Interconnection is a critical and necessary step in the customer journey when seeking to install a grid-tied solar PV system. This is the process by which the customer is able to get permission from the utility to operate their system in parallel with the electrical grid, enabling homeowners to both consume solar-generated electricity and export excess power back to the grid. Understanding the fundamentals of interconnection is fundamental for anyone involved in the residential solar industry, as it directly impacts system performance, financial benefits, and regulatory compliance.

In this video excerpt from the Customer Contracts & Agreements course, we hear from HeatSpring instructor Vaughan Woodruff, as he explains the interconnection process. 

The simplest of interconnection processes is shown here in these five steps. 

It starts with the submission of an interconnection application. This is typically submitted by a solar professional on behalf of a utility customer and contains technical details related to the project, including the design and equipment specifications that are needed by the utility to determine whether that PV project can be safely connected at the location on the grid where it is being proposed. 

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That application may be submitted as a paper application. It may be submitted digitally to an email at the utility, or some utilities may have a portal in which the information can be uploaded on behalf of the customer. 

In step two, the utility is reviewing that information to make sure that it’s complete. And once it’s been deemed complete, the utility goes through a set of technical screens to verify whether the project can be safely interconnected.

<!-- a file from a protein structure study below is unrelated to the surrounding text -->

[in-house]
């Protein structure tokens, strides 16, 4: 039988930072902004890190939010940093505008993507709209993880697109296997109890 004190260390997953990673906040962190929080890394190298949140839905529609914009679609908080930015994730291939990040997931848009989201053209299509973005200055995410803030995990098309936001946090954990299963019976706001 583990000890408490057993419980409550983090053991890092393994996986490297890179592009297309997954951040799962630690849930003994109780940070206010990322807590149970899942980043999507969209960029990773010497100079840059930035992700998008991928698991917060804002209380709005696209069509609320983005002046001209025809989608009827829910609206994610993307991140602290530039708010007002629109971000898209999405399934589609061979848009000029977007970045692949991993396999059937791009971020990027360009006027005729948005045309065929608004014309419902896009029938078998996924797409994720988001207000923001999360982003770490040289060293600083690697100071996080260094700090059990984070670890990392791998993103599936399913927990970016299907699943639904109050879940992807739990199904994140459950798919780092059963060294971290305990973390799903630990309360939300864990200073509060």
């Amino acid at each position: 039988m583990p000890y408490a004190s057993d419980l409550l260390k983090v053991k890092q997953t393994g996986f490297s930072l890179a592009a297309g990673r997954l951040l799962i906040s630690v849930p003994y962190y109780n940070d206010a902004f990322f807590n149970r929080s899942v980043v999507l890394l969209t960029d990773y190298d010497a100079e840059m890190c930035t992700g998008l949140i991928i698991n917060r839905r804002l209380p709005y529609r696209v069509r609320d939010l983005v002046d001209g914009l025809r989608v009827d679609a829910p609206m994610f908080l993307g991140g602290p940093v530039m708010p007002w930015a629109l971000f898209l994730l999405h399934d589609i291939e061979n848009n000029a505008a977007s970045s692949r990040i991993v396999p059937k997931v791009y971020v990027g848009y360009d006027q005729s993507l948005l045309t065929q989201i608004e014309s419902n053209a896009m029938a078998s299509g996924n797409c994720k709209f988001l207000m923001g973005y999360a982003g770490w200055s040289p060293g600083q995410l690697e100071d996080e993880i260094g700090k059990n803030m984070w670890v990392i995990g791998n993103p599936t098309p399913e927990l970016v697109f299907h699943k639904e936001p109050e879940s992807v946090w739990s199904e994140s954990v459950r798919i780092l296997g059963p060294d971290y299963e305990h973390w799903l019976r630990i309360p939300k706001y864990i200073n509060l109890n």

Step three is the notification by the utility whether the project has been approved or whether the project has failed its technical screens. 

If it has failed its technical screens – in the best of cases – there are rules that are on the books that require the utility to explain why it has failed, which will then allow the solar professional to determine (a) whether the customer has been treated fairly under the interconnection rules. And if they have, then (b) to be able to look at whether the design can be modified to permit for interconnection. That may be by downsizing the facility or by adding battery storage and limiting the amount of power that can be exported from the site. 

Once the project’s been approved by the utility, it’s step four. The utility creates an interconnection agreement from a boilerplate form for that specific customer and that becomes the contract between the customer and the utility.  

The interconnection agreement, as we’ll talk about in a little bit, details the responsibilities of the parties, both during and after construction.

This happens prior to construction, and it’s important to have an interconnection agreement  prior to beginning construction of the project.  

Finally, at step five, after the project has been built, the contractor notifies the utility that it has been completed by submitting a Certificate of Completion. 

The Certificate of Completion, or COC, is typically attested by the electrician of record and the local code enforcement official to verify that the system has been installed in accordance with the codes and standards related to that jurisdiction.  

Once the CoC has been submitted, the utility may inspect or test the system or they may waive their right to do so. 

At that time, a utility may also go out and replace the utility meter before approving operations. Again, this will vary based on the utility.

If you’d like to learn more about the interconnection process and documentation, consider enrolling in the Customer Contracts & Agreements course.